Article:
[Analysis] « Details of the Woods » by Richard Siken

« I looked at all the trees and didn’t know what to do.

A box made out of leaves.
What else was in the woods? A heart, closing. Nevertheless.

Everyone needs a place. It shouldn’t be inside of someone else.
I kept my mind on the moon. Cold moon, long nights moon.

From the landscape: a sense of scale.
From the dead: a sense of scale.

I turned my back on the story. A sense of superiority.
Everything casts a shadow.

Your body told me in a dream it’s never been afraid of anything. »

 


 

[thoughts]

The first time I read this poem, I felt strangely moved, even quite shaken, but didn’t really grasp the meaning of it. I felt as if something else -something bigger- went on behind the words and I felt its might without seeing it.

I found out, reading Richard Siken’s poems (I recommend Details of the Woods but also his prose poem Language of the Birds, which I find marvelling) that I do like contemporary English and American poetry very much. I sensed it quite a while ago, while reading and translating William Carlos Williams or Lyn Hejinian, but reading and loving a third contemporary poet right on the spot proved my point.

Just as I realized it, I also found out I like contemporary poetry because I can never quite grasp the meaning of it right away.
I have this feeling– that if I want to go on analyze the poem, I can, and I will be allowed to see its might properly; but if I don’t want to see and prefer to just wonder without knowing (and wondering without knowing is a beautiful concept in itself), I can just as well. I think this is a rare double-option. I am amazed by it.

(Then again, I find myself amazed with many small things in life, but it doesn’t spare the beauty of it all.)

Tonight I allowed myself to go a little further and analyze what I read. It’s more of an impression than a true analyze but I want to write it down so I don’t forget it.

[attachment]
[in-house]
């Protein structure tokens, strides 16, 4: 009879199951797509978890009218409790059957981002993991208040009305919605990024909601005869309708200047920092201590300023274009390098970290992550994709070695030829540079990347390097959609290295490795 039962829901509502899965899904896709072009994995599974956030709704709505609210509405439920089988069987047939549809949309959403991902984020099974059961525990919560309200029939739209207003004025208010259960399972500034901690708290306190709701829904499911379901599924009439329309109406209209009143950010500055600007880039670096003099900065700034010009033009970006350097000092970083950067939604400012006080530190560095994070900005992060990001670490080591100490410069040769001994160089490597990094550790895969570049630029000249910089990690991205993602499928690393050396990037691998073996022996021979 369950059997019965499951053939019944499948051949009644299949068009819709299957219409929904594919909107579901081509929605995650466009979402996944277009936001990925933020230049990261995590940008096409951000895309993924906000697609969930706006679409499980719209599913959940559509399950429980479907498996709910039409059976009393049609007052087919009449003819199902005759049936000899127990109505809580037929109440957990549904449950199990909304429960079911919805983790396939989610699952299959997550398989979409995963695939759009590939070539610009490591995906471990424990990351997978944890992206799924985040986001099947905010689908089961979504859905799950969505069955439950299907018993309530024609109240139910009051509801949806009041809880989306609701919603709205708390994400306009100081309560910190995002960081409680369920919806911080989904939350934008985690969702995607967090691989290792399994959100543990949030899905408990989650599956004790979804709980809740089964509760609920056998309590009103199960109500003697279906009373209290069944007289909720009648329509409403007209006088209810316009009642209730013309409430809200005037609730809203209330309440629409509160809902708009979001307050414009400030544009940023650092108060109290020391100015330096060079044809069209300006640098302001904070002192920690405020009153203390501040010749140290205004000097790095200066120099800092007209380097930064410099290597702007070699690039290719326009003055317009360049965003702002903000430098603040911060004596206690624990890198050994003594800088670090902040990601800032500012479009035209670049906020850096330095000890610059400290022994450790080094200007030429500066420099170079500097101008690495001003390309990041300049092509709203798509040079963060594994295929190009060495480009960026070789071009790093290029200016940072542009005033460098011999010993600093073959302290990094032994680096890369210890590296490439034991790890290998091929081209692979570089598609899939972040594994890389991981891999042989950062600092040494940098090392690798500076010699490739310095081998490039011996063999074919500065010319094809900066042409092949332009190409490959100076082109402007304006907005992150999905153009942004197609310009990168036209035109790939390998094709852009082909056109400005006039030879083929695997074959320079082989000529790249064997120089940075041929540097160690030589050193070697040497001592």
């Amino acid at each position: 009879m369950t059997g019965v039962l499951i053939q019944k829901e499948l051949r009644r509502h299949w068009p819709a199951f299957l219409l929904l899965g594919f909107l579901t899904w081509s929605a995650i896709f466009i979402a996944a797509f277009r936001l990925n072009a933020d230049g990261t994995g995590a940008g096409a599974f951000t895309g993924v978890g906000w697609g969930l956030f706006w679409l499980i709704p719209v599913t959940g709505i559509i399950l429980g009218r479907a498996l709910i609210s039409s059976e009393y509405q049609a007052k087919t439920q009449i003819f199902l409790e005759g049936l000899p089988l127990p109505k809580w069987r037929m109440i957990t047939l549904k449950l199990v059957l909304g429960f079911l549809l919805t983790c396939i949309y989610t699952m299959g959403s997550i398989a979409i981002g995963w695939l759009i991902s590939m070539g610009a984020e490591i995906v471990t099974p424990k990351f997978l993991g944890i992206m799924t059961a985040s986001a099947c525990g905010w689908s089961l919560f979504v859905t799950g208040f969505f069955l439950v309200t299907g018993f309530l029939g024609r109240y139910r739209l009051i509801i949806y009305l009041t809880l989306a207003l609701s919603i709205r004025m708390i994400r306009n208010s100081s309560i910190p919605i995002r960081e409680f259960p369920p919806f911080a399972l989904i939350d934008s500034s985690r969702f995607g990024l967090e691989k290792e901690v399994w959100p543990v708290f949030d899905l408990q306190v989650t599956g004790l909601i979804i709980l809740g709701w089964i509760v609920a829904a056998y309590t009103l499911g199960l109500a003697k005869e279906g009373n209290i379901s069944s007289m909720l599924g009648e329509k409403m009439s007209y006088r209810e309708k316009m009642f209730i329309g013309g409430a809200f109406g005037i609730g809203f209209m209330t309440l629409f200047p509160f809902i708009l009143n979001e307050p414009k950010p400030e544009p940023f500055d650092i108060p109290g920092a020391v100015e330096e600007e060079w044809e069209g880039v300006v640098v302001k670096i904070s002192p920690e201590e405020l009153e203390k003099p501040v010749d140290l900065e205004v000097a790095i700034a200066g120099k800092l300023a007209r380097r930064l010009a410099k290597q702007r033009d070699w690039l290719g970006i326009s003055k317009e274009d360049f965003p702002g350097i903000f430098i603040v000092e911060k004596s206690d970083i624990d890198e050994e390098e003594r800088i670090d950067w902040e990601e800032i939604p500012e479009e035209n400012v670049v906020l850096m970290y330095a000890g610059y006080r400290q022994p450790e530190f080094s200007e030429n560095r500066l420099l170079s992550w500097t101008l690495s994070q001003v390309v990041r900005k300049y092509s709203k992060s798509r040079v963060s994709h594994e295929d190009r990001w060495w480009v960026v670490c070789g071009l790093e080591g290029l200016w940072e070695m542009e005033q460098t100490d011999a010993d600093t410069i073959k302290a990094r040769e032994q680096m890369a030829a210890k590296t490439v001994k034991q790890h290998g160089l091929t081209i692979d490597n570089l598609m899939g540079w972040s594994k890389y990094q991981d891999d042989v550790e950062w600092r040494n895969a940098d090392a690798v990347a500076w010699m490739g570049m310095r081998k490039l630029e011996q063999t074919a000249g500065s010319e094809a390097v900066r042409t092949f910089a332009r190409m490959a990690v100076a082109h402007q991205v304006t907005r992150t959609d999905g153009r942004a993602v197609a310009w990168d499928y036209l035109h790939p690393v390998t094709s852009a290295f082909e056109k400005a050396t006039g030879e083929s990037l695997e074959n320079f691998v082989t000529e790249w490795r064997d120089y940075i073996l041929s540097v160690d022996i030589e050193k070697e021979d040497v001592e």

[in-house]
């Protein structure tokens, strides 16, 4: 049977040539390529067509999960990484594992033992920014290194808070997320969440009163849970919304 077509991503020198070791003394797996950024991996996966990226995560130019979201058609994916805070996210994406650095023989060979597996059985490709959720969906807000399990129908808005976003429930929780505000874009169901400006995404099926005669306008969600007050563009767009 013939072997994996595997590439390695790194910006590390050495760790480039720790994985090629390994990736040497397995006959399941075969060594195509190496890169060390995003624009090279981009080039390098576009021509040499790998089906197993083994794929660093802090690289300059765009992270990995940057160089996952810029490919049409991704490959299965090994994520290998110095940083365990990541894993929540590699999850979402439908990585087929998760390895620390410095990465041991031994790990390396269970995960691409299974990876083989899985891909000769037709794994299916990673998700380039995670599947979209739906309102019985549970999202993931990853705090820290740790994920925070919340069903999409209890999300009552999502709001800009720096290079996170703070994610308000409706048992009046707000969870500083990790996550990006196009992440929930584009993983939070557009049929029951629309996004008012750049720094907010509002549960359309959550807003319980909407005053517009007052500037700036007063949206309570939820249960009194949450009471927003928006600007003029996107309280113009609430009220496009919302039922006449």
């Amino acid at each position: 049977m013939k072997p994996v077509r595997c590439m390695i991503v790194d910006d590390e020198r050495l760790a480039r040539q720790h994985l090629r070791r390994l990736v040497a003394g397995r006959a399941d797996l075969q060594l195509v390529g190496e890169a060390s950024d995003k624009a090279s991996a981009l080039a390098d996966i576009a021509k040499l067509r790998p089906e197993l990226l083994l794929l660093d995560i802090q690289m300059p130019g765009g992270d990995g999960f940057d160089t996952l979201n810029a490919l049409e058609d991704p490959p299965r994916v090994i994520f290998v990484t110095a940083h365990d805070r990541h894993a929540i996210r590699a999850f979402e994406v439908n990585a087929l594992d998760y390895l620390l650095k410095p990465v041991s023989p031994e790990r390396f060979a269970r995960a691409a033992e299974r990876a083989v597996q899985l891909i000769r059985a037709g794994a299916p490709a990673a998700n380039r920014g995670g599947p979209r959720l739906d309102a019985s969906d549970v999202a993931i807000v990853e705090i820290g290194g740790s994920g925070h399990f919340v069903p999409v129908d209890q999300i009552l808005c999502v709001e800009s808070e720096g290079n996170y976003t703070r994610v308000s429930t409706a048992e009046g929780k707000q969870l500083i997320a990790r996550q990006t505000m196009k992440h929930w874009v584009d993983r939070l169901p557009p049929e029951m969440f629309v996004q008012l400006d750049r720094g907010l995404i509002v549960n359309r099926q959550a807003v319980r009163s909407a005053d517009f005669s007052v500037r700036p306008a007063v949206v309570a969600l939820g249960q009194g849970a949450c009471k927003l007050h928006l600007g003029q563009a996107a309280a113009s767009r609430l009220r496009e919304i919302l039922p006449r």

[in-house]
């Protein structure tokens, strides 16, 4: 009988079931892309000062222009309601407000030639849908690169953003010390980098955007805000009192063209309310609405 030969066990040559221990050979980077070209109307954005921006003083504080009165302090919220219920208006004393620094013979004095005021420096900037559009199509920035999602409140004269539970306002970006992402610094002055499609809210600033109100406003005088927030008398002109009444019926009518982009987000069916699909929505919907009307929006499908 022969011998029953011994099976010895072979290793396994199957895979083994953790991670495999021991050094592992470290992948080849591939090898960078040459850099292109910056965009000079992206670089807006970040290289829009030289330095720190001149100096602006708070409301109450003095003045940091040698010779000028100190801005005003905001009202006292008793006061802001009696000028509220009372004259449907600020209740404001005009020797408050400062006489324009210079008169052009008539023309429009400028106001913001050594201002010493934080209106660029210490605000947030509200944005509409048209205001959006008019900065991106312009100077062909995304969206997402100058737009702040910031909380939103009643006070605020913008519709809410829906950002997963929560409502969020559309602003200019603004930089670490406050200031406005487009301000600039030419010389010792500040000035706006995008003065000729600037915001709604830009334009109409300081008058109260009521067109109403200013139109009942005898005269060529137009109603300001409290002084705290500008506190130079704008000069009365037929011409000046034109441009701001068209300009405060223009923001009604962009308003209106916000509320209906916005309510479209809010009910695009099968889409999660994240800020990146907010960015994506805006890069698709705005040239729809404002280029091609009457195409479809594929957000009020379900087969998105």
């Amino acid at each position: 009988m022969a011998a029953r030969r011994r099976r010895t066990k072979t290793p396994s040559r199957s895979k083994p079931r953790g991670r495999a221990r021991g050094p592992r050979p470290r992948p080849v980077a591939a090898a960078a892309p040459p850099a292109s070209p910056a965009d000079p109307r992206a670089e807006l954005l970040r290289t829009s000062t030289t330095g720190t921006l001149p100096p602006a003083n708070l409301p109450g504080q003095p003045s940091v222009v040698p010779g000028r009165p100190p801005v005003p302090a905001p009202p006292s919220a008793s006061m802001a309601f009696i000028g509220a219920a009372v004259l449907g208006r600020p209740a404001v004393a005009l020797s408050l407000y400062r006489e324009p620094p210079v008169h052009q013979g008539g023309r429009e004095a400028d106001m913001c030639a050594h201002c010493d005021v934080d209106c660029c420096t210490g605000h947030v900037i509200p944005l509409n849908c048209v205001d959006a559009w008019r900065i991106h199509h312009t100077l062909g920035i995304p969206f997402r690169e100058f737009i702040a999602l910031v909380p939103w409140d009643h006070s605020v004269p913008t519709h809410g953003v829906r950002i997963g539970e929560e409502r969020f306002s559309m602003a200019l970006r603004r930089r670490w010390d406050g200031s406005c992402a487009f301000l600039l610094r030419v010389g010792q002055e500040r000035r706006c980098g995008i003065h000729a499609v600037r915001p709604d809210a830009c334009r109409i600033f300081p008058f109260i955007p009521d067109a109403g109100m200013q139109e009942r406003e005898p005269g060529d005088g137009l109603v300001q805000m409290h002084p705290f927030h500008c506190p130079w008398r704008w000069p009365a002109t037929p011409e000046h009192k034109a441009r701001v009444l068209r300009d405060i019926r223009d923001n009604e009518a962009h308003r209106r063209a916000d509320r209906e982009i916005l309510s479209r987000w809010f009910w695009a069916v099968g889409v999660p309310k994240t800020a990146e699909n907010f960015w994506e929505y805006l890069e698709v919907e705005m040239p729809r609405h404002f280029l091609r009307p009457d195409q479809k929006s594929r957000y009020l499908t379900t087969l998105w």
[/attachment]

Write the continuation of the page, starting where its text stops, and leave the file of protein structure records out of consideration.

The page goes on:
[analysis]

One possible meaning of the poem resides entirely on the key-sentence: « Everyone needs a place. It shouldn’t be inside of someone else. »
The whole poem is about finding your own place, outside of someone else; be able to stand as a whole. Be able to be independant, or to grow out of someone’s grasp. Maybe about walking out of an abusive relationship– but maybe just about being you and not living through another person.

« I looked at all the trees and didn’t know what to do. »

The poet, right here, has just found his own place, symbolized by the woods. He came there, maybe by accident, and just stands there, slowly realizing and contemplating how it feels to be alone. He has never felt this way -not in a long time at least- and finds himself estranged to this newborn solitude.

« A box made out of leaves.
What else was in the woods? A heart, closing. Nevertheless. »

My opinion is, this box (‘made out of leaves’, which, contrary to the trees, won’t grow for they have already died) keeps all memories of his previous relationship, where he lived through his partner. Along with his memories, his heart is already in the woods; it’s his mind (himself) that has to go the distance.
His heart is closing, because he doesn’t get to be himself anymore. But the « nevertheless » links this stanza to the following one. There is a solution to your uneasiness:

« Everyone needs a place. It shouldn’t be inside of someone else.
I kept my mind on the moon. Cold moon, long nights moon. »

There. There is the solution. You have to find the strength to look out to your own place, and settle down there, or you will get overwhelmed by the other. You have to exist by yourself.
But it’s hard to realize that all at once, and so the poet/narrator keeps his mind of something else– the moon, which doesn’t seem very comforting but is at the same time charactized (almost personified) as the ‘long nights moon’, the one that kept him company when he couldn’t sleep. Like all of us, in times of trouble, he focuses on the familiar.

« From the landscape: a sense of scale.
From the dead: a sense of scale. »

I still don’t really get these verses, but I think he is finally trying the woods as they are, what surrounds him and what is already dead — maybe his relationship is, while his inner self -the trees- is growing, verdant. He derives from this impression a sense of scale, of size: finally, he becomes aware of his own self and its proportion (it’s not just somebody’s other body part).

« I turned my back on the story. A sense of superiority.
Everything casts a shadow.

Your body told me in a dream it’s never been afraid of anything. »

He lets go of the relationship he still held on to, and feels he has accomplished something here.
Still, ‘everything casts a shadow’: the memory of that relationship and the love still remains, and they are the transition to the last verse:
Even the body of his previous lover told him it’s never been afraid of anything. It’s in a dream, which is poetically speaking the vision of the ideal: what you could develop from this is, ‘in a dream, you told me you’ve never been afraid of anything, and I shouldn’t either.’ He’s reversed and retrieved even his most painful memory (his lover) and turned it into a inspirational dream. He is ready to let go and exist on his own: he’s made the memories his own, and they can’t hurt him anymore.

 

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